Sometimes polishing alone is not the solution. A sloppy poorly made lock will not be made better with polishing alone. Did the lock fire the gun before I worked on it? Yes.. Did it do so safely and efficiently, no. After making parts and fitting others, it is safe and works better. I did cut my losses and stop there. To make it right would require many new handmade parts. The time required is not justified in this case. A better solution would be to get a new quality lock kit with a blank plate and start over. Franky, based on reputation I was shocked at how awful the lock was.
 
Last edited:

HarvinTx

40 Cal
Joined
Jan 8, 2022
Messages
156
Reaction score
108
A big thank you for all of the greaat information. I will do alot more reading on this subject before I give my lock a polish. Again, thank ya’ll.
 

HarvinTx

40 Cal
Joined
Jan 8, 2022
Messages
156
Reaction score
108
As stated you need to understand why you are polishing this or that. It can get in tuning the mechanism. Many locks are slapped together from rough unfitted cast parts. The problem is that certain relationships need to be properly fitted for decent function.

I spent time yesterday on a pedersoli yeager lock. Just about everything was sub standard. The tumbler fit in the bridle and lock plate was very sloppy. The bridle was too tight to the plate, the bridle screw needed to be loose to allow the tumbler to rotate. The full cock notch was set an angle that caused the cock to move foreword when you pulled the trigger, before it released. That was overcome with a massively over powered sear spring. The sear screw was way too small and the sear nose was to short. The short sear made it so only short flints clear the frizzen at half cock. The pan did not fit the frizzen at all, there were large gaps. There was no clean up of the milling machine burs before sandblasting and case hardening. It is the worse expensive lock I have ever worked on. It can all be fixed with enough work and knowledge. That work was made more difficult by the case hardening.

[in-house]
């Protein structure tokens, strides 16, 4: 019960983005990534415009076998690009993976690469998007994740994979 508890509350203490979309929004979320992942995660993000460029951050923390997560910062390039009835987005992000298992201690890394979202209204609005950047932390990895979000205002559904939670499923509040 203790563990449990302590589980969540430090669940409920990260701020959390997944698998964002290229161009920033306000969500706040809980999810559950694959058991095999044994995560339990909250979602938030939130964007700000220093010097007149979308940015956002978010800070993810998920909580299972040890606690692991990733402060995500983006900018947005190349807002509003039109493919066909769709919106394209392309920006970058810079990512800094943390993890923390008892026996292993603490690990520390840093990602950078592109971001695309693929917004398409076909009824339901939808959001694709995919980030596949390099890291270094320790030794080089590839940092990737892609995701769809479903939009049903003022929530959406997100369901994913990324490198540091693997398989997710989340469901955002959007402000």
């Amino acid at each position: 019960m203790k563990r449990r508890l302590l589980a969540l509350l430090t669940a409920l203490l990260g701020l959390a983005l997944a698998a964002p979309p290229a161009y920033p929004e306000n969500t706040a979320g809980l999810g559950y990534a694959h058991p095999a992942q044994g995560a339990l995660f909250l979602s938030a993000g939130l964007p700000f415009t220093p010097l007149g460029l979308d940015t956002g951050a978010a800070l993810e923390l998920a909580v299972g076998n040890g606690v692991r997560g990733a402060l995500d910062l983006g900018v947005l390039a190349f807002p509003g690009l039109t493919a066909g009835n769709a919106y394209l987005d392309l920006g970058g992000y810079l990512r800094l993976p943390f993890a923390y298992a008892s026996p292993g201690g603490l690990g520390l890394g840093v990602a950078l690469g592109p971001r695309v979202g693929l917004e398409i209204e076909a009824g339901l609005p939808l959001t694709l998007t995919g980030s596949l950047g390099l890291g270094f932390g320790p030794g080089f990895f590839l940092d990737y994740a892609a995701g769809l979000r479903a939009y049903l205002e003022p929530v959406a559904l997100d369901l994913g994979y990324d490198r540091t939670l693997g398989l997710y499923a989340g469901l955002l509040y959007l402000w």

Sometimes polishing alone is not the solution. A sloppy poorly made lock will not be made better with polishing alone. Did the lock fire the gun before I worked on it? Yes.. Did it do so safely and efficiently, no. After making parts and fitting others, it is safe and works better. I did cut my losses and stop there. To make it right would require many new handmade parts. The time required is not justified in this case. A better solution would be to get a new quality lock kit with a blank plate and start over. Franky, based on reputation I was shocked at how awful the lock was.
I am shocked too. I have two Pedersoli’s that I have yet to take to the range. Armed with what you’ve posted I will be on the lookout for those issues.
 
Joined
Nov 25, 2019
Messages
920
Reaction score
699
An alternative to slip stones is diamond laps. I have them for engraving tools already. Since they are large maintaining the correct angle and not rocking the lap is easier. I see credit card size diamond sharpening plated in the hardware store. You can cut a sharp safe edge on them with a belt sander. This allows you to get down to the bottom of the sear notch.
 

Latest posts

Top